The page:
'Next Move' opens with a giddy bang

Alex Dziadosz
4 Min Read

CAIRO: “It’s the right time to be in real estate. It’s a local maxim that would make American brokers chuckle or, perhaps more likely, cringe.

But for a cluster of Egyptian and Gulf companies, it’s hard to see how the timing could be better. The four-day “Next Move conference, the first large real estate convention in Egypt, opened Wednesday under the warehouse-sized roof of the Cairo International Convention Center with a deluge of thudding music, endless hors d’oeuvres, gleaming model homes and sleek pamphlets welcoming “the future of Cairo.

The convention drew nearly every large development company in the region – including DAMAC, Emaar, Qatari Diar, SODIC, and Talaat Moustafa Group – and dozens of others like Barwa International, Orientals, Cascadia, and Hassan Allam.

“I don’t think you would have seen something like this in Egypt a couple years ago, said Ahmed Badrawi, director of business development at SODIC. “The influence of foreign investors and, generally, the upturn in the market have really raised the bar.

Standing beside a model of the Cairo Festival City (flown in Tuesday from Hong Kong), Tarek Al Shazly, general manager of the project, noted how Middle Eastern real estate has changed over the 16 years since he joined the field.

“We started in an era where real estate wasn’t really in Egypt, but it was starting in the Gulf, so I moved, he said. “But by the time it really got mature in the Gulf, it started growing in Egypt.

The buoyant tone on the convention’s opening day could hardly contrast more with curdling American and increasingly dour European markets. The Egyptian housing sector grew nearly 16 percent last year according to Business Intelligence Middle East, more than double the country’s general growth.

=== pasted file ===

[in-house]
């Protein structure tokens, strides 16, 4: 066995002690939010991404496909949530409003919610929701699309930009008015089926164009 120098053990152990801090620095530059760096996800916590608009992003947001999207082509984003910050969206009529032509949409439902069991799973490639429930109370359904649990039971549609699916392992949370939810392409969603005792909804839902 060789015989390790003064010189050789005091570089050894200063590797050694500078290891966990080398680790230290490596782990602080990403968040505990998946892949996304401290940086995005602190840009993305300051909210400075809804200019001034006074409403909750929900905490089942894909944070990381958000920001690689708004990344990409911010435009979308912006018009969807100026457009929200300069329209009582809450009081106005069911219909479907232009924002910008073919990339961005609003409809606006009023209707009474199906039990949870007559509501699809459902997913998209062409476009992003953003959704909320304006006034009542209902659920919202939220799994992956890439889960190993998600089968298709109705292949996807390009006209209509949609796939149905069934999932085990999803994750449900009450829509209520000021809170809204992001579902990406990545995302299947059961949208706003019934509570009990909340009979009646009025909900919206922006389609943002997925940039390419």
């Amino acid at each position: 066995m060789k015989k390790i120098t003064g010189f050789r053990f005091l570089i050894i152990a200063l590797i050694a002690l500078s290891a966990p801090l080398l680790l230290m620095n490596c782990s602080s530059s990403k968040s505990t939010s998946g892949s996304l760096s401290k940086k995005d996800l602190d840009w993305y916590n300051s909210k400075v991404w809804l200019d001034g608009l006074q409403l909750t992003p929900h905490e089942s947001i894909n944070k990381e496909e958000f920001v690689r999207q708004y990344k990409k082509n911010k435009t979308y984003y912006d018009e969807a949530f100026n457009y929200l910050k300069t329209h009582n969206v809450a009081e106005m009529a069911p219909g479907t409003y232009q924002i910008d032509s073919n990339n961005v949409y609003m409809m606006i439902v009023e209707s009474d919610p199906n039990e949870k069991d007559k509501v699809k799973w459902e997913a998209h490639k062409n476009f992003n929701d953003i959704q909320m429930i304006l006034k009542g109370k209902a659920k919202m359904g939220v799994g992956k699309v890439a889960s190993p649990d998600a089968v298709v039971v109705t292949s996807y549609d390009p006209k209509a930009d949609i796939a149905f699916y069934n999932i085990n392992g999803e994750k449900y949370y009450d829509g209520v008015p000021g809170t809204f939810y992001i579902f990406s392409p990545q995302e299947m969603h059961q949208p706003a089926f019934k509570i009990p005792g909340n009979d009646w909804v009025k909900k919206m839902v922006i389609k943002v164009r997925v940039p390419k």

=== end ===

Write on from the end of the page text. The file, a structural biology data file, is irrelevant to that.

Demand shows little sign of letting up. State research suggests a current shortage of 2.5 million units, with 350,000 needed to keep up with growing demand. And while many decry a widening gulf between rich and poor, real estate talk has shifted to the need to cater to a rising bourgeoisie.

“We believe that there’s this new emerging middle class that’s demanding an improved lifestyle, a better product than is currently available in Greater Cairo, said Badrawi. “The yuppie class, for want of a better word.

Many Gulf-owned companies like DAMAC and Amlak Finance are among the biggest players in the current market, often lured from their homelands’ flooded housing markets by cheap desert land and an immense, under-served Egyptian population.

Heady displays of confidence were easy to spot on Wednesday, with unicycle-riding mimes and shrubbery-clad actors among the more theatrical examples.

The palpable message was that whatever problems the region may face, the real estate wave is riding high, with the peak yet to come. Over the next five to seven years, Badrawi said he expects the satellite cities of Sixth of October and New Cairo to swell to 2.5 to 3 million people, “shich, he noted, “is the size of most major European cities and larger than most of the Gulf states.

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